An indexed family is a family (set of sets), but such that its elements (sets) are indexed (e.g. by natural numbers). Formally an indexed family is a function from the set of indices into the set of its elements.
E.g. is a family of intervals of the real line, indexed by natural numbers.
Unions and intersections of indexed families
We will be especially interested in unions and intersections of indexed families. We calculate those unions and intersection similarly to the case of simple families of sets, but this time we can include information which indices we would like to use.
For the family in the above example: , because it is clear that no negative number is in this union. On the other hand, if is a real number, then let . Then , and so .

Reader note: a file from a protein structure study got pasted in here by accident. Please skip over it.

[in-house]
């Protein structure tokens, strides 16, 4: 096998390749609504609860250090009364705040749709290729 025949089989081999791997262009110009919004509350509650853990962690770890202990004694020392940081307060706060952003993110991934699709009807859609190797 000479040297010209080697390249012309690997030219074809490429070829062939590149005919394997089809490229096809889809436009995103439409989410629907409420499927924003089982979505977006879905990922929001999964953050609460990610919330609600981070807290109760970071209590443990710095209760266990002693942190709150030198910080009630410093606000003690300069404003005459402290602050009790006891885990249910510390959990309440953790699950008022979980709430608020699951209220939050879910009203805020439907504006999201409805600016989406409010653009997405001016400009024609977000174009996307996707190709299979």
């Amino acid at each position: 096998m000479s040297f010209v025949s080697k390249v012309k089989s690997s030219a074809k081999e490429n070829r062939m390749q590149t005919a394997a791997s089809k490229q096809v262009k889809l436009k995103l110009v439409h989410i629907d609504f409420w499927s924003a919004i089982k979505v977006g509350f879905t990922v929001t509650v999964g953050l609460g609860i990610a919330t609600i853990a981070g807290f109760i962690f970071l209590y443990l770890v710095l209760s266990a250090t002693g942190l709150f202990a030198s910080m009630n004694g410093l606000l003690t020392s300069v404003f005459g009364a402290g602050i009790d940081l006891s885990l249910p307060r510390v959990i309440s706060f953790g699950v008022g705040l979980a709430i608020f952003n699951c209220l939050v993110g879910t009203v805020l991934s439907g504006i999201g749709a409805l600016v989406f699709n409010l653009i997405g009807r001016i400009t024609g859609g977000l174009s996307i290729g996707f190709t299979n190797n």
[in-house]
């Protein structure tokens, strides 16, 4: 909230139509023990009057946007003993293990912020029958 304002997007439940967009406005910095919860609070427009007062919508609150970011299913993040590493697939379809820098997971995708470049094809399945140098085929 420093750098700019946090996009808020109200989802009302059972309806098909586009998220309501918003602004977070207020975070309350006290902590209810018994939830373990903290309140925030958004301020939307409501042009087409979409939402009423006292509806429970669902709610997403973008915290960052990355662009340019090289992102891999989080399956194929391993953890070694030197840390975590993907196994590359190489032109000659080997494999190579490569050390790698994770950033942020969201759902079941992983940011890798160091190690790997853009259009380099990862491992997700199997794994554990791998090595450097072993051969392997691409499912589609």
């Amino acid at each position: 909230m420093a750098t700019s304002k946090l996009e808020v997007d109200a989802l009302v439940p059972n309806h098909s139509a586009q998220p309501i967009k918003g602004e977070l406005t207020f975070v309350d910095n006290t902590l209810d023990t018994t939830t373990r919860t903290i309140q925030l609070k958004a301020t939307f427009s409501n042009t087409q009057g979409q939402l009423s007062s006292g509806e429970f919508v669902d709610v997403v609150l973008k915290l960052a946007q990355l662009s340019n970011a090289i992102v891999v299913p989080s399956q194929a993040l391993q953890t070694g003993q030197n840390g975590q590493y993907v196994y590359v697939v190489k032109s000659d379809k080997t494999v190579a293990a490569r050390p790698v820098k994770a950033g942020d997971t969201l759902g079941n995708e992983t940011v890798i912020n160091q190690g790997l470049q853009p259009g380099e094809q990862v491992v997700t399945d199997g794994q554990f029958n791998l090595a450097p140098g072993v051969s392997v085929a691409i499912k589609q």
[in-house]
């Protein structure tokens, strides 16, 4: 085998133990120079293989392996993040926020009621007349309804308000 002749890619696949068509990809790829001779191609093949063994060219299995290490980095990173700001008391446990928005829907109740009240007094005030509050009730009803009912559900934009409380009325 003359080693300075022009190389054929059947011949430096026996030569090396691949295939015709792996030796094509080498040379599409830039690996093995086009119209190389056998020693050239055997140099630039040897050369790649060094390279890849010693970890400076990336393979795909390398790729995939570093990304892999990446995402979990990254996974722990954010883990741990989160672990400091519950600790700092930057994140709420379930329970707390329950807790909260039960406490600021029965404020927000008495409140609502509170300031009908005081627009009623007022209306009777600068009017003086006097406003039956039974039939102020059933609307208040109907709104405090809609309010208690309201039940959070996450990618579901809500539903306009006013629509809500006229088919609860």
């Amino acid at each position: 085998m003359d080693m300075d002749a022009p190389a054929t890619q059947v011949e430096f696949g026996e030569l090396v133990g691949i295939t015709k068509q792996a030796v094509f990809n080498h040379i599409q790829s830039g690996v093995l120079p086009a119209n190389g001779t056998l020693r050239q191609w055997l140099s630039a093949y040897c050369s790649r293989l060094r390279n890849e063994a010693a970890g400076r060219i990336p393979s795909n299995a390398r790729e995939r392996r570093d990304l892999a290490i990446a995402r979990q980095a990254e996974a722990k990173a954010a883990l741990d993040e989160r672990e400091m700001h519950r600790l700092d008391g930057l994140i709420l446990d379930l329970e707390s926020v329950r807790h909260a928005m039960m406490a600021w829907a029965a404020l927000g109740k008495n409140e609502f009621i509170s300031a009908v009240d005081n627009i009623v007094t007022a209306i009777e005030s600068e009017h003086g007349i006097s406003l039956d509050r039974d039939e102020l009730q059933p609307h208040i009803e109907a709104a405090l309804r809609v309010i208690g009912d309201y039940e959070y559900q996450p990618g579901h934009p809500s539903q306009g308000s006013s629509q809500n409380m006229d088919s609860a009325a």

On the other hand , because for all , and .
Meanwhile, e.g. , and .
Double indexed families
Obviously the set of indices can be a product of two sets, so sets in the family can be indexed by two indices. E.g.: , .
Therefore we can imagine such a family as an infinite array of sets:
Double unions and intersections
Given a double indexed family, the expressions of the following type make sense: e.g. , czy and other similar. Let us calculate those two expressions.
To calculate the first expression, denote — it is the intersection of all the sets in the -th column of this infinite array. It is clear that , because that for any , and , so . Therefore, , because elements of all the sets in this union are less than or equal to zero and for all , for .
To calculate the second expression, denote , so it is the union of all sets in the -th row starting with the -th element. So , because for any , and if , then . On the other hand if , then , for . Therefore, . That is because for any , and , and therefore